The French have always been known for their mercurial talents on a rugby pitch. With a penchant for free flowing running rugby and a panache for flair they have a reputation in world rugby as some of the great entertainers of the game.
The converse side to their game though is as much a part of their reputation as the entertaining side, as they have also got the reputation for flaky, shaky performances. The saying “you never know which France team will turn up” does not get bandied around for no reason.
The current crop of French players is no different in many ways in terms of shaky performances, except that if anything they seem to have lost the flair and the free flowing running rugby is becoming a far less recognisable part of their game.
An enormous amount of foreign players playing in the top sides of the Top 14 is the supposed reason to blame for this diminishing in the national side’s fortunes. Foreign players being paid top money to play for the top teams in the league is certainly a story that England football fans can empathise with as the Premier League continues to be blamed as a hinderance on the development of young English talent. The French, though, seem less happy to accept this fate when compared to the FA.
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The selection of former Toulouse coach Guy Noves, a veteran of the Top 14 who cultivated and brought through many excellent french players during his time in charge at the Stade Ernest-Wallon, appears to be a step in the right direction for France although results are yet to start going their way consistently.
Selection has been inconsistent too and this is another issue worth looking at for the French as they move ahead with their team development. England have certainly benefitted from Eddie Jones making consistent selections with the odd tweak and this is something Noves has been trying to bring through.
This autumn France host Samoa, Australia and New Zealand and as a first step to taking them back to world rugby greatness this is the starting XV we at Pundit Arena think ought to be selected to tackle the challenges that the French face as they play the 14th, 3rd and best teams in the world.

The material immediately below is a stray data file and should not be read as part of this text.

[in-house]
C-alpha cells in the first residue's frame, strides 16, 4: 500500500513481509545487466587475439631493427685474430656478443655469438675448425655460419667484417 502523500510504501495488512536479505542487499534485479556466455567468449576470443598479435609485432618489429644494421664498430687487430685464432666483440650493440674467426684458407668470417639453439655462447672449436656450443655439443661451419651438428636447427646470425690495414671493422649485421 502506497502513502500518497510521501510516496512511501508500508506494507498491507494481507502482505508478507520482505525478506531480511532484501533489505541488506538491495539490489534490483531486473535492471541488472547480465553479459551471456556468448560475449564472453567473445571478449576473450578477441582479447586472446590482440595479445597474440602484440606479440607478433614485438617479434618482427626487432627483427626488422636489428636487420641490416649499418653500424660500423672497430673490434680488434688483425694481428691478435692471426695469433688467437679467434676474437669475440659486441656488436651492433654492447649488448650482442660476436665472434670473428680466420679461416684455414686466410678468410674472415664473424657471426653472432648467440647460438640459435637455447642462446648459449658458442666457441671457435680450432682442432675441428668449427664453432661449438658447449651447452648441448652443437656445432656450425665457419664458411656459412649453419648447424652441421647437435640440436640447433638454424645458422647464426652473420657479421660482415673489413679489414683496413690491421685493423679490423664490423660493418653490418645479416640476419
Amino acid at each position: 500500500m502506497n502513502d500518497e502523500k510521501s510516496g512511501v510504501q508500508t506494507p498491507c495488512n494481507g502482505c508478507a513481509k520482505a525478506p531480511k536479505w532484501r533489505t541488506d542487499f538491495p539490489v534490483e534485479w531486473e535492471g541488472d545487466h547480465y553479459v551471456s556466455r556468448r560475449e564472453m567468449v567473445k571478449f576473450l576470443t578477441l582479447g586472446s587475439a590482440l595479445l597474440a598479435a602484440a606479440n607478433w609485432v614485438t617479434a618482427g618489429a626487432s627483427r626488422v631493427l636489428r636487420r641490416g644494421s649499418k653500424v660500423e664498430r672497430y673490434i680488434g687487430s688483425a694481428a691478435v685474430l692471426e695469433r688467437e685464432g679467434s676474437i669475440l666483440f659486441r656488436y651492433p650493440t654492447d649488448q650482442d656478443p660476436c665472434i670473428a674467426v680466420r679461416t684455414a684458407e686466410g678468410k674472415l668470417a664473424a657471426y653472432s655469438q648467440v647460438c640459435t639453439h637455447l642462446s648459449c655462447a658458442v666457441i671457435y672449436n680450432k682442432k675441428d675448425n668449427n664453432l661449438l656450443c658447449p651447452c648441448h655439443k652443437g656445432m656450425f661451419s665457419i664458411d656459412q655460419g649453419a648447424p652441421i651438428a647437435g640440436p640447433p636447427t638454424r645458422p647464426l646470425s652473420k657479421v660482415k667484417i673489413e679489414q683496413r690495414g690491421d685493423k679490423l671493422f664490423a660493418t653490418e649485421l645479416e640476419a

15. Maxime Medard
14. Virimi Vakatawa
13. Gael Fickou
12. Wesley Fofana
11. Yoann Huget
10. Francois Trinh-Duc
9. Baptiste Serin
In the back three Medard and Huget should be allowed to maintain their club relationship and combine it with the exciting talent that Vakatawa provides out wide. Although neither of the Toulouse men is in sensational form currently, their relationship at club level could be important in a back three that in recent years has not gelled. Medard’s elusive running game when on form surpasses that of Scott Spedding, who appears clumpy at times and often elects to kick rather than counter attack.
In the midfield, the formidable Wesley Fofana should be allowed time to bond with the talented young Gael Fickou who deserves a run in the starting lineup for the national side after always impressing when given appearances for them.
Francois Trinh-Duc gets the nod over Jules Plisson as his experience and game management is invaluable at international level, not to mention that his partnership with the young Bordeaux scrum half Baptiste Serin gave Noves his first away win as France manager.
1. Eddy Ben-Arous
2. Guilhelm Guirado
3. Uini Atonio
4. Alexandre Flanquart
5. Yoann Maestri
6. Damien Chouly
7. Charles Ollivon
8. Louis Picamoles
In the front row Eddy Ben-Arous and Atonio take the prop slots with the captain, Guilhelm Guirado, maintaining his hold on the hooker’s shirt. Guirado is perhaps the most important member of this France squad, as his dynamism, set-piece consistency and passion for the shirt makes him such a talisman for this team.
In the second row Yoann Maestri should be given the chance to lay down his mark as a real enforcer in world rugby as he is partnered with Alexandre Flanquart who’s height and dynamism enables him to be the main lineout exponent.
The back row picks itself on current form – as Louis Picamoles, not originally selected in Noves’ ‘elite squad’ in July, has shown excellent form in new surroundings at Northampton Saints. Chouly remains a work horse and good ball carrier at his club Clermont and also offers another leader in this pack.
His flexibility to operate on the blind side allows Toulon youngster Charles Ollivon, who has started the season in such excellent form, his chance in the national side as a destructive and energetic open side candidate.
Hamish Milner, Pundit Arena
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